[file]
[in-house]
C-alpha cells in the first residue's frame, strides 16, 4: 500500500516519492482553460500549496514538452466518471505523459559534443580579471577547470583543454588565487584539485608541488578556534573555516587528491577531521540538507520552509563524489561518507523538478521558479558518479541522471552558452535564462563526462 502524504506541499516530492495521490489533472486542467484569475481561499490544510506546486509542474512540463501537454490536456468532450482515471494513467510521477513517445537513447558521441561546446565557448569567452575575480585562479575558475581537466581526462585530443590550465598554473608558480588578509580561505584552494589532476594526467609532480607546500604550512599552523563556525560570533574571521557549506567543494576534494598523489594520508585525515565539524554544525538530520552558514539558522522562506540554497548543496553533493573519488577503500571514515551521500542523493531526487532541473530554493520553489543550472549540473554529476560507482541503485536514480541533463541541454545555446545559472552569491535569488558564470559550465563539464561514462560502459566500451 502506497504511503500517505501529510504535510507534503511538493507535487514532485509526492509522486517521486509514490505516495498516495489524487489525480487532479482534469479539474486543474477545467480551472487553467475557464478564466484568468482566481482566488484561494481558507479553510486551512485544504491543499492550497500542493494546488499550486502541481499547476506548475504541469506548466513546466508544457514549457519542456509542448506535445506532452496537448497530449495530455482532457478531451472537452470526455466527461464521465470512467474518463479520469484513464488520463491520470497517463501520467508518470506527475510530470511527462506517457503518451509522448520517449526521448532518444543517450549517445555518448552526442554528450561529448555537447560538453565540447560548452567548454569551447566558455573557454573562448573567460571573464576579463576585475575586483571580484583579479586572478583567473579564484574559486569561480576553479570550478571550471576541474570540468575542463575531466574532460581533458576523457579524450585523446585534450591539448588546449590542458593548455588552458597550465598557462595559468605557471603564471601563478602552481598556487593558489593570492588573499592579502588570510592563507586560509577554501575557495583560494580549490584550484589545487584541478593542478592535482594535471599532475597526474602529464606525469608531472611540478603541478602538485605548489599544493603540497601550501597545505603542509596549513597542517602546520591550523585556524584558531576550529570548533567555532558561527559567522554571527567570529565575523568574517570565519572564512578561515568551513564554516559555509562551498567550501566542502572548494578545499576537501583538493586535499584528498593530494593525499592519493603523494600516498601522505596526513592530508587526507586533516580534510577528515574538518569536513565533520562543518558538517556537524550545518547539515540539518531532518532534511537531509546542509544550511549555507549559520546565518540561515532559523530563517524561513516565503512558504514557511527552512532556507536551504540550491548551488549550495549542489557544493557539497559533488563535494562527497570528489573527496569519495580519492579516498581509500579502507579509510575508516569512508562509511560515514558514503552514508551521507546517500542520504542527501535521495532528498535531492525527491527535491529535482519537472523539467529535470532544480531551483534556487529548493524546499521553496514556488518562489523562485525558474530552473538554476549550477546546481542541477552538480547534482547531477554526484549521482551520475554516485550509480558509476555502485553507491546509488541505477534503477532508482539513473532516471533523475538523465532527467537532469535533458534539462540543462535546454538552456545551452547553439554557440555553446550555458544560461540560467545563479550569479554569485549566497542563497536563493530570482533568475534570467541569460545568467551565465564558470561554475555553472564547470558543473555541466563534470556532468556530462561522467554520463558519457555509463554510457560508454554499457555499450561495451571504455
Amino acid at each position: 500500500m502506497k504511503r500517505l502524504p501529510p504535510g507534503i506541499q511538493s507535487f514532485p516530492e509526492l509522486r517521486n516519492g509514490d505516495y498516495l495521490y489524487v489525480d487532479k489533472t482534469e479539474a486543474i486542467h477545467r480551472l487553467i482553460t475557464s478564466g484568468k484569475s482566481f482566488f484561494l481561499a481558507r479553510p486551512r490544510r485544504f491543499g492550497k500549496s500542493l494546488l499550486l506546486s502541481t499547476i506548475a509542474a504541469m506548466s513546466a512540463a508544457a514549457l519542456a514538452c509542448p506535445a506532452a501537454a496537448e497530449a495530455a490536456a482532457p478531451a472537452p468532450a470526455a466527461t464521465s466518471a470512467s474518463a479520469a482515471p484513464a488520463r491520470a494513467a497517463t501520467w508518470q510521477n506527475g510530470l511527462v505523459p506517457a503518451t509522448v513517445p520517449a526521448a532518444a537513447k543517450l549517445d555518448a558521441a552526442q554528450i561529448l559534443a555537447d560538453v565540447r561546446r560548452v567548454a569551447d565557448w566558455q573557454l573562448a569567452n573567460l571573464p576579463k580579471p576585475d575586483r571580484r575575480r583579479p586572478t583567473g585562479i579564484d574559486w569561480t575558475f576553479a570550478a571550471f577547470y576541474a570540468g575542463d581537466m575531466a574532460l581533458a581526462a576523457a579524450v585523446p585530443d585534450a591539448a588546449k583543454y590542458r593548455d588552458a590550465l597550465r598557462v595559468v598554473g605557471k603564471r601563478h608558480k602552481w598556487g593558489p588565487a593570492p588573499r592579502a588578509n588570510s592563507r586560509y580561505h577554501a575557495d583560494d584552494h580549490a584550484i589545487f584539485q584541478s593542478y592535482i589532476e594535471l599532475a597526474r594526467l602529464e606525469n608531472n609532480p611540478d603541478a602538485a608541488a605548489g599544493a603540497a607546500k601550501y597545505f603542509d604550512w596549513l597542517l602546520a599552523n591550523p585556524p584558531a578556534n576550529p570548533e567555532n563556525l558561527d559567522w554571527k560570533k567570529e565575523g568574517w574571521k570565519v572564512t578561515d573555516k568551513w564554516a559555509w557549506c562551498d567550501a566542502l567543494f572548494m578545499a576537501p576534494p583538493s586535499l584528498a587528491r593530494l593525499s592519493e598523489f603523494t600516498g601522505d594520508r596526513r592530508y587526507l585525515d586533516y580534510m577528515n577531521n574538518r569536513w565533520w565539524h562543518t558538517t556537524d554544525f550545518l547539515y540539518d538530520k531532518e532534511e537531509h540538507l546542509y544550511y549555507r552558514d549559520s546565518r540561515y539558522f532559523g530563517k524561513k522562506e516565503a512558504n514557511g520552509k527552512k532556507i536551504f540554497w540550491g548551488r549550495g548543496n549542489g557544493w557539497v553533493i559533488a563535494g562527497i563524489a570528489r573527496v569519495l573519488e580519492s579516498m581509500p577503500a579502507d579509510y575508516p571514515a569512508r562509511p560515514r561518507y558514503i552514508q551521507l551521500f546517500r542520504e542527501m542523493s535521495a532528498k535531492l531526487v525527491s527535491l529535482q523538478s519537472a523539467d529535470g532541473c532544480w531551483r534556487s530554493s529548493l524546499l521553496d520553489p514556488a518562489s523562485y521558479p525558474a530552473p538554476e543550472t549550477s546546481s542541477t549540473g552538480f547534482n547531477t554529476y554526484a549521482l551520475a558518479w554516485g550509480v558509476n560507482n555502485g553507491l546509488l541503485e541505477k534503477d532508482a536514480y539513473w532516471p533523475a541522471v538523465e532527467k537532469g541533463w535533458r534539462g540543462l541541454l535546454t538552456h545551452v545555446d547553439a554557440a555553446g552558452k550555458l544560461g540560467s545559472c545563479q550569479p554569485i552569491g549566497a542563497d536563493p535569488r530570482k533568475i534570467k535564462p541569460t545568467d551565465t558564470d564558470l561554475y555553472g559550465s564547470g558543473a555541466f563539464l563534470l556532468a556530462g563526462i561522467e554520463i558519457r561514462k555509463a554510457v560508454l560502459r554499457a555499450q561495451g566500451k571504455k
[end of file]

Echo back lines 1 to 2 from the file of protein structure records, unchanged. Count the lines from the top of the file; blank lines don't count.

[in-house]
C-alpha cells in the first residue's frame, strides 16, 4: 500500500516519492482553460500549496514538452466518471505523459559534443580579471577547470583543454588565487584539485608541488578556534573555516587528491577531521540538507520552509563524489561518507523538478521558479558518479541522471552558452535564462563526462 502524504506541499516530492495521490489533472486542467484569475481561499490544510506546486509542474512540463501537454490536456468532450482515471494513467510521477513517445537513447558521441561546446565557448569567452575575480585562479575558475581537466581526462585530443590550465598554473608558480588578509580561505584552494589532476594526467609532480607546500604550512599552523563556525560570533574571521557549506567543494576534494598523489594520508585525515565539524554544525538530520552558514539558522522562506540554497548543496553533493573519488577503500571514515551521500542523493531526487532541473530554493520553489543550472549540473554529476560507482541503485536514480541533463541541454545555446545559472552569491535569488558564470559550465563539464561514462560502459566500451 502506497504511503500517505501529510504535510507534503511538493507535487514532485509526492509522486517521486509514490505516495498516495489524487489525480487532479482534469479539474486543474477545467480551472487553467475557464478564466484568468482566481482566488484561494481558507479553510486551512485544504491543499492550497500542493494546488499550486502541481499547476506548475504541469506548466513546466508544457514549457519542456509542448506535445506532452496537448497530449495530455482532457478531451472537452470526455466527461464521465470512467474518463479520469484513464488520463491520470497517463501520467508518470506527475510530470511527462506517457503518451509522448520517449526521448532518444543517450549517445555518448552526442554528450561529448555537447560538453565540447560548452567548454569551447566558455573557454573562448573567460571573464576579463576585475575586483571580484583579479586572478583567473579564484574559486569561480576553479570550478571550471576541474570540468575542463575531466574532460581533458576523457579524450585523446585534450591539448588546449590542458593548455588552458597550465598557462595559468605557471603564471601563478602552481598556487593558489593570492588573499592579502588570510592563507586560509577554501575557495583560494580549490584550484589545487584541478593542478592535482594535471599532475597526474602529464606525469608531472611540478603541478602538485605548489599544493603540497601550501597545505603542509596549513597542517602546520591550523585556524584558531576550529570548533567555532558561527559567522554571527567570529565575523568574517570565519572564512578561515568551513564554516559555509562551498567550501566542502572548494578545499576537501583538493586535499584528498593530494593525499592519493603523494600516498601522505596526513592530508587526507586533516580534510577528515574538518569536513565533520562543518558538517556537524550545518547539515540539518531532518532534511537531509546542509544550511549555507549559520546565518540561515532559523530563517524561513516565503512558504514557511527552512532556507536551504540550491548551488549550495549542489557544493557539497559533488563535494562527497570528489573527496569519495580519492579516498581509500579502507579509510575508516569512508562509511560515514558514503552514508551521507546517500542520504542527501535521495532528498535531492525527491527535491529535482519537472523539467529535470532544480531551483534556487529548493524546499521553496514556488518562489523562485525558474530552473538554476549550477546546481542541477552538480547534482547531477554526484549521482551520475554516485550509480558509476555502485553507491546509488541505477534503477532508482539513473532516471533523475538523465532527467537532469535533458534539462540543462535546454538552456545551452547553439554557440555553446550555458544560461540560467545563479550569479554569485549566497542563497536563493530570482533568475534570467541569460545568467551565465564558470561554475555553472564547470558543473555541466563534470556532468556530462561522467554520463558519457555509463554510457560508454554499457555499450561495451571504455